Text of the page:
My question is about a “Legal Charge”. In reading the LOTG and ATR, a legal charge is clearly defined.

I recently had a U19 game, where a player from the offense was bringing the ball up the left side of the field. A defender ran into the shoulder of the player, and knocked them off their feet and the ball. I whistled the foul, issued a direct free kick, and considered cautioning the defender but elected not to.

The defending coach had an emotional outburst, in which he claimed that it was a legal charge.

In the training I have received, I have been taught that for a charge to be legal, you use your strength to take a player off the ball, not your momentum. This makes sense, since we would see MLS players weighing 300 lbs, “blowing” players off the ball otherwise.

However, in the spirit of making sure I have the right concept and can make the right call, I wanted to get your opinion.

USSF answer (May 7, 2009):
There have not been very many players weighing 300 pounds who lasted any length of time in high-level soccer. Are you sure you have read the definition of charging in the Advice to Referees?

The act of charging an opponent can be performed without it being called as a foul. Although the fair charge is commonly defined as “shoulder to shoulder,” this is not a requirement and, at certain age levels where heights may vary greatly, may not even be possible. Furthermore, under many circumstances, a charge may often result in the player against whom it is placed falling to the ground (a consequence, as before, of players differing in weight or strength). The Law does require that the charge be directed toward the area of the shoulder and not toward the center of the opponent’s back (the spinal area): in such a case, the referee should recognize that such a charge is at minimum reckless and potentially even violent. (See also Advice 12.14.)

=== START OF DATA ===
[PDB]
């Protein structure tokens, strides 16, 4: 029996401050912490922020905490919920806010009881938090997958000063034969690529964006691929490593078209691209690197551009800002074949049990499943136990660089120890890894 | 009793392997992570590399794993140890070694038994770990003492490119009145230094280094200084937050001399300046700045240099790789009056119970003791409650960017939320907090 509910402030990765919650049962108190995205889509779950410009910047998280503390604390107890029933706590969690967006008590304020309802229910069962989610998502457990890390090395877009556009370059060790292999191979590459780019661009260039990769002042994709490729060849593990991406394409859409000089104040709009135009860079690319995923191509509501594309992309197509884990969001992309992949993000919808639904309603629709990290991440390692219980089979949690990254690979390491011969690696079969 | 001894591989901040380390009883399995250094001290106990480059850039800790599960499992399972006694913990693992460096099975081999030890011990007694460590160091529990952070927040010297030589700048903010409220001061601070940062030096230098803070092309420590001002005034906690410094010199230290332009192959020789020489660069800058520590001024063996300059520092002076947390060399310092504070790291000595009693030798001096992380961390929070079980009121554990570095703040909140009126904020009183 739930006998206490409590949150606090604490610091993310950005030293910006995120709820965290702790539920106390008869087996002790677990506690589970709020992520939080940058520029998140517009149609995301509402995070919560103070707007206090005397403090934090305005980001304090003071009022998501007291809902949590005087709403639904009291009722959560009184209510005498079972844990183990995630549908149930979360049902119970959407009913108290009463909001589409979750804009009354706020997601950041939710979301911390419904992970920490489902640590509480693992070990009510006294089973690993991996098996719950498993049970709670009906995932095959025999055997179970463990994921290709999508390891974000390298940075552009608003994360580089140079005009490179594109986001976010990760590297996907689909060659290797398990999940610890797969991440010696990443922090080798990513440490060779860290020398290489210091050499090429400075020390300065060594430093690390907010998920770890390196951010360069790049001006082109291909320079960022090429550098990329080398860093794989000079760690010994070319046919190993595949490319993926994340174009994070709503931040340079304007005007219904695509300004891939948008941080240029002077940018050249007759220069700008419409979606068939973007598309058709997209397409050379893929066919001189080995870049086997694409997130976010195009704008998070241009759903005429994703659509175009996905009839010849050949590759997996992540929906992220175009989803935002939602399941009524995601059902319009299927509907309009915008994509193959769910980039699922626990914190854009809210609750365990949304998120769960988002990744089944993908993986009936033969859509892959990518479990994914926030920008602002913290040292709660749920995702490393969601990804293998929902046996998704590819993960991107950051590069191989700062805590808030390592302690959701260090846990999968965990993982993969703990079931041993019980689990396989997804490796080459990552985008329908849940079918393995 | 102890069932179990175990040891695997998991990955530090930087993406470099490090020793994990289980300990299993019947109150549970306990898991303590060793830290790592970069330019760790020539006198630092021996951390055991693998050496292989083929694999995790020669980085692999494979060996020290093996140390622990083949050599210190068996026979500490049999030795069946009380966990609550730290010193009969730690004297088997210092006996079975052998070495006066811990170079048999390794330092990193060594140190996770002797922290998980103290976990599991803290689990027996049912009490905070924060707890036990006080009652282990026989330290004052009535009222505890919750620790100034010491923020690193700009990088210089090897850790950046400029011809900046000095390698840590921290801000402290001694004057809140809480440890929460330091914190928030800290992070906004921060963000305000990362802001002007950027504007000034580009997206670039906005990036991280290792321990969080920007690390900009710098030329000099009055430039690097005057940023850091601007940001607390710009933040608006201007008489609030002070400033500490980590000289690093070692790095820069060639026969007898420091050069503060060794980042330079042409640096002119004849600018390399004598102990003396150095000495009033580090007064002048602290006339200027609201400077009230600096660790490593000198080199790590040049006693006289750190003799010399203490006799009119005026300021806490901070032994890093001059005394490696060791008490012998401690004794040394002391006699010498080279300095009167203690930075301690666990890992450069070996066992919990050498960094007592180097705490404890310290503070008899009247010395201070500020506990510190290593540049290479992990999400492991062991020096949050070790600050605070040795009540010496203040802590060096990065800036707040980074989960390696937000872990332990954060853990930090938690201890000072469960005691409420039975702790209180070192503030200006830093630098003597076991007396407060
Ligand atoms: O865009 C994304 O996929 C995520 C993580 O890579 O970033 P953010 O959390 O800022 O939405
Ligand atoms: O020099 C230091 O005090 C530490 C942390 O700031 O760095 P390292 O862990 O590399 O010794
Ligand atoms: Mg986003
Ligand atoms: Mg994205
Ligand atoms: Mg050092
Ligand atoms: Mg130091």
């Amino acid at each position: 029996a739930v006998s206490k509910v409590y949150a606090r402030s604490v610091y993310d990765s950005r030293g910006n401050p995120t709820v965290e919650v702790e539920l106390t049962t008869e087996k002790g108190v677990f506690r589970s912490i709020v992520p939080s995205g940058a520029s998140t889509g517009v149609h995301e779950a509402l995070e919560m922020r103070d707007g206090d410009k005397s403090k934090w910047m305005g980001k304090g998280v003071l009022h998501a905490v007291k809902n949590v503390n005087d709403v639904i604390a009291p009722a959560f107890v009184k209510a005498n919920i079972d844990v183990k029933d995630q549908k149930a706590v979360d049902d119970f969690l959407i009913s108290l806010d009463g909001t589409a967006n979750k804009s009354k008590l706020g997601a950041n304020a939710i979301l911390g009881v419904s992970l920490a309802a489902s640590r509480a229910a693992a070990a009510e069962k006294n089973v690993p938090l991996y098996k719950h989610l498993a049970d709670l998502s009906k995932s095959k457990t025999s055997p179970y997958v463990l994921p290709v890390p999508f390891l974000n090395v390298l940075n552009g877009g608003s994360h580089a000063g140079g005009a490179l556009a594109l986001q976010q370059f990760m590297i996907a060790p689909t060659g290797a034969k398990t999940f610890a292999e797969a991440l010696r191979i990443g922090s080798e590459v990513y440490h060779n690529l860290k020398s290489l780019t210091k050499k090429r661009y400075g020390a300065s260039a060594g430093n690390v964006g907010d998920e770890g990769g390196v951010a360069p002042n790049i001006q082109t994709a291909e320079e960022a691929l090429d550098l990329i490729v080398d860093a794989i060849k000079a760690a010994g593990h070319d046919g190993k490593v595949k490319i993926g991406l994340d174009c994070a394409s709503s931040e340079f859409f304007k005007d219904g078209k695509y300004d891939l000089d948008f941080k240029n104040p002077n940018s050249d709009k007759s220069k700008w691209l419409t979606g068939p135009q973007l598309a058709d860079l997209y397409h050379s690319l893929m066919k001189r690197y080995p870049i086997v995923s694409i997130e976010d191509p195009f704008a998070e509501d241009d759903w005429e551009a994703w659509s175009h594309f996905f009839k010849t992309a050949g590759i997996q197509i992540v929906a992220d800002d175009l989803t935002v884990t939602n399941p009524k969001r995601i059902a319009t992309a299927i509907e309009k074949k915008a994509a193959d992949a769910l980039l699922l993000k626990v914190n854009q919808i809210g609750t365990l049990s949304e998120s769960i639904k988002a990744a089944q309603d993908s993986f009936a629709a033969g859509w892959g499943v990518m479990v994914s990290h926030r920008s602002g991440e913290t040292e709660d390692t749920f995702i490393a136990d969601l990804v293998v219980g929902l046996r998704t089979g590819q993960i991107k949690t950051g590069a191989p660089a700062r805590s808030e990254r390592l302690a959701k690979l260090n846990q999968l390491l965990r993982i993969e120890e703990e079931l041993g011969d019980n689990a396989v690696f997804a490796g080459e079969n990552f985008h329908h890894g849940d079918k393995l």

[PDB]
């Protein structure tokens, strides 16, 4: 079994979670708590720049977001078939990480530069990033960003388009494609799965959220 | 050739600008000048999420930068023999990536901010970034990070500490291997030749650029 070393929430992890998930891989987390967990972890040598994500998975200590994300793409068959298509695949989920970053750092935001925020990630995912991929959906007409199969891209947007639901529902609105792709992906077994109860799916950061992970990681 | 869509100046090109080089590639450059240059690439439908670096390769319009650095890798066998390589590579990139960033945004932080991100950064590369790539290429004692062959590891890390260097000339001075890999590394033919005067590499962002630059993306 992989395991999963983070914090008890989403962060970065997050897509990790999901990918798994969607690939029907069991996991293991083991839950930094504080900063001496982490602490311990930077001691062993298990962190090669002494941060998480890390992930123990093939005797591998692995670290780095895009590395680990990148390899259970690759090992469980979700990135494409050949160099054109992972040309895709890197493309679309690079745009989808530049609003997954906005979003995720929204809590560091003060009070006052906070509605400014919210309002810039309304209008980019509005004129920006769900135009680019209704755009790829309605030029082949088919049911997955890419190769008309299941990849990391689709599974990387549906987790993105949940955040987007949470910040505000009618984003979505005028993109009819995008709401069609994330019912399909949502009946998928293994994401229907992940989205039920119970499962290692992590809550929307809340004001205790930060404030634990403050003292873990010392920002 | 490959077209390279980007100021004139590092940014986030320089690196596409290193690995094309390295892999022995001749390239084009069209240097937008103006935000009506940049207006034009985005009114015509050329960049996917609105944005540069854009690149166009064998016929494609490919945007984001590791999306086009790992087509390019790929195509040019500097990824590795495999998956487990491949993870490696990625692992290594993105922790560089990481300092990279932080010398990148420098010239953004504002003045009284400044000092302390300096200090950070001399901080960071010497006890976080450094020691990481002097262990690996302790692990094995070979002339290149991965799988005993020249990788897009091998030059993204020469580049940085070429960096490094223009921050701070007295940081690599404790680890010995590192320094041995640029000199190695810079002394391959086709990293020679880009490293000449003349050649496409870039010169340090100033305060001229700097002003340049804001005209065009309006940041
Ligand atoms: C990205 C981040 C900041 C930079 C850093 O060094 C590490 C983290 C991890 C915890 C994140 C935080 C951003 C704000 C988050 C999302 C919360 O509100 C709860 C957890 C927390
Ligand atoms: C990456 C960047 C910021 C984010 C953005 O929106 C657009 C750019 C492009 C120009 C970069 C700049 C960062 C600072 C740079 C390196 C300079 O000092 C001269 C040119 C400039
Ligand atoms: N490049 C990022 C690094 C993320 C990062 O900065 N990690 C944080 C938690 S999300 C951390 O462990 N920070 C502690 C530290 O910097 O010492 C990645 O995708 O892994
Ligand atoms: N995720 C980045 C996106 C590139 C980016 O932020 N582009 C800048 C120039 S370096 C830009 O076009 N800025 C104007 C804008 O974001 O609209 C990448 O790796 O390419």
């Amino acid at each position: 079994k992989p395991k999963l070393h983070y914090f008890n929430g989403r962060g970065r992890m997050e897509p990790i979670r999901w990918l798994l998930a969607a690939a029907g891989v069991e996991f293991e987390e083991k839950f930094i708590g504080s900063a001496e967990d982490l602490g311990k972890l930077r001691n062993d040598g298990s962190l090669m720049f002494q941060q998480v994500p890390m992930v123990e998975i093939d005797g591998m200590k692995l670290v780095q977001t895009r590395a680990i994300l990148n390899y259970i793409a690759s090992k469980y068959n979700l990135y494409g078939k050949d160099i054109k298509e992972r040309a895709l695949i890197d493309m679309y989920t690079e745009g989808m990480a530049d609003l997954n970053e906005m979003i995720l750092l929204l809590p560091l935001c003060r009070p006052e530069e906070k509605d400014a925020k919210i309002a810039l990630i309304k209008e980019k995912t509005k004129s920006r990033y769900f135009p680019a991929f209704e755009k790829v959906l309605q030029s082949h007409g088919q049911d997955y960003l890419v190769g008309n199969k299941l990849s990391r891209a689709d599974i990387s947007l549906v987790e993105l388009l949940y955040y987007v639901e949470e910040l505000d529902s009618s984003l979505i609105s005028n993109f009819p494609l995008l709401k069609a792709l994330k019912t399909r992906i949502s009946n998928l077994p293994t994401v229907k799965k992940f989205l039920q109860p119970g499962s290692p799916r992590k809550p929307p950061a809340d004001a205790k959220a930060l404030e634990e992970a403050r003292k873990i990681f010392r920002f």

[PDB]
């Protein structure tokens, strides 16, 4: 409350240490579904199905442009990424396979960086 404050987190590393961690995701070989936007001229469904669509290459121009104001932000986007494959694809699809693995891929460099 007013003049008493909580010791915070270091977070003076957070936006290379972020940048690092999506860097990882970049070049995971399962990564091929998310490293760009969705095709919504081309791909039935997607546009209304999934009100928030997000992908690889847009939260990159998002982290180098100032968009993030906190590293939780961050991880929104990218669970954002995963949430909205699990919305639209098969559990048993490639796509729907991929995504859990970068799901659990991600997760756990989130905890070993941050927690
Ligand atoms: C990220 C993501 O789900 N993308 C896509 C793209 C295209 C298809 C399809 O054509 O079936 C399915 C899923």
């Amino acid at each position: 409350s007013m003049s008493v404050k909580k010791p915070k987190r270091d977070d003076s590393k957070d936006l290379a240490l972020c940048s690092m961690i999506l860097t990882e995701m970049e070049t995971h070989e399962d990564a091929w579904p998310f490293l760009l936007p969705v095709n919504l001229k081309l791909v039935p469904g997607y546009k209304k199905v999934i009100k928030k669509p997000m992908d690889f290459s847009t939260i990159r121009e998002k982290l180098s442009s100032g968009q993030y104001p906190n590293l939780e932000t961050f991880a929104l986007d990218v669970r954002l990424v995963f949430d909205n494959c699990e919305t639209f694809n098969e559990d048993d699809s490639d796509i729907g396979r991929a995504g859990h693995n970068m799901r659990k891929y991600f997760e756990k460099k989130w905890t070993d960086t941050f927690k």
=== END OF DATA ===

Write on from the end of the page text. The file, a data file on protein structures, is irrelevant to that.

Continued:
“Momentum” should not be a factor in the referee’s judgment of a charge. Beyond the definition given above, there are only two criteria for judging the charge: (1) Was it fair or unfair? (See definition in the Advice.) (2) If unfair, was the charge (a) careless, (b) reckless, or (c) using excessive force? After these two questions have been asked and answered, the referee makes a decision.

If the player’s momentum is too great, it is likely that the player is using excessive force; however, a player can be knocked over by a fair charge and the charging player should not be punished for that. If the charge described in your example was either reckless or done with excessive force, the player should have been either cautioned for unsporting behavior or sent off for serious foul play.

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